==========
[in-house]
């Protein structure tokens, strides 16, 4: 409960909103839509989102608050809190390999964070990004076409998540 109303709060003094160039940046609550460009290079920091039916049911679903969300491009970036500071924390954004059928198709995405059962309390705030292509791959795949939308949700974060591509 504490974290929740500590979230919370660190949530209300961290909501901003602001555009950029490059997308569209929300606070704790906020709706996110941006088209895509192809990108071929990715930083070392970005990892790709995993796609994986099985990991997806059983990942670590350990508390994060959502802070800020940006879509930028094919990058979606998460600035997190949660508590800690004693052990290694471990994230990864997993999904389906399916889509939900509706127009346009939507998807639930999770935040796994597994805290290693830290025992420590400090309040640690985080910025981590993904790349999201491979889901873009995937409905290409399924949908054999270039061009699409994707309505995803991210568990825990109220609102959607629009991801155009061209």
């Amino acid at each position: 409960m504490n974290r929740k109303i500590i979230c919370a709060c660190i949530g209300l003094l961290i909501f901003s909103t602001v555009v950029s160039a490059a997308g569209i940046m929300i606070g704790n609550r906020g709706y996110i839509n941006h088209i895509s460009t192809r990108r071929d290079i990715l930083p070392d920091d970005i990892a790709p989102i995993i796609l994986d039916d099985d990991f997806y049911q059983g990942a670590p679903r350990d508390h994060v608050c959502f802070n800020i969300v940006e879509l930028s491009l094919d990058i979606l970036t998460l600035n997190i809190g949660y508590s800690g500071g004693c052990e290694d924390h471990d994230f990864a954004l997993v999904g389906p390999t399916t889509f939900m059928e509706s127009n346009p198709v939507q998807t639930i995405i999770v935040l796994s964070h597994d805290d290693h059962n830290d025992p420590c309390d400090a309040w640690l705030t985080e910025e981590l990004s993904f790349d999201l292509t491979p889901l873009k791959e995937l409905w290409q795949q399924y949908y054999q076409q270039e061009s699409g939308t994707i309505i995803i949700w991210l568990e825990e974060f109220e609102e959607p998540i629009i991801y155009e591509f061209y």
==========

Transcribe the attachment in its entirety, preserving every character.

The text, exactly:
[in-house]
């Protein structure tokens, strides 16, 4: 409960909103839509989102608050809190390999964070990004076409998540 109303709060003094160039940046609550460009290079920091039916049911679903969300491009970036500071924390954004059928198709995405059962309390705030292509791959795949939308949700974060591509 504490974290929740500590979230919370660190949530209300961290909501901003602001555009950029490059997308569209929300606070704790906020709706996110941006088209895509192809990108071929990715930083070392970005990892790709995993796609994986099985990991997806059983990942670590350990508390994060959502802070800020940006879509930028094919990058979606998460600035997190949660508590800690004693052990290694471990994230990864997993999904389906399916889509939900509706127009346009939507998807639930999770935040796994597994805290290693830290025992420590400090309040640690985080910025981590993904790349999201491979889901873009995937409905290409399924949908054999270039061009699409994707309505995803991210568990825990109220609102959607629009991801155009061209």
């Amino acid at each position: 409960m504490n974290r929740k109303i500590i979230c919370a709060c660190i949530g209300l003094l961290i909501f901003s909103t602001v555009v950029s160039a490059a997308g569209i940046m929300i606070g704790n609550r906020g709706y996110i839509n941006h088209i895509s460009t192809r990108r071929d290079i990715l930083p070392d920091d970005i990892a790709p989102i995993i796609l994986d039916d099985d990991f997806y049911q059983g990942a670590p679903r350990d508390h994060v608050c959502f802070n800020i969300v940006e879509l930028s491009l094919d990058i979606l970036t998460l600035n997190i809190g949660y508590s800690g500071g004693c052990e290694d924390h471990d994230f990864a954004l997993v999904g389906p390999t399916t889509f939900m059928e509706s127009n346009p198709v939507q998807t639930i995405i999770v935040l796994s964070h597994d805290d290693h059962n830290d025992p420590c309390d400090a309040w640690l705030t985080e910025e981590l990004s993904f790349d999201l292509t491979p889901l873009k791959e995937l409905w290409q795949q399924y949908y054999q076409q270039e061009s699409g939308t994707i309505i995803i949700w991210l568990e825990e974060f109220e609102e959607p998540i629009i991801y155009e591509f061209y």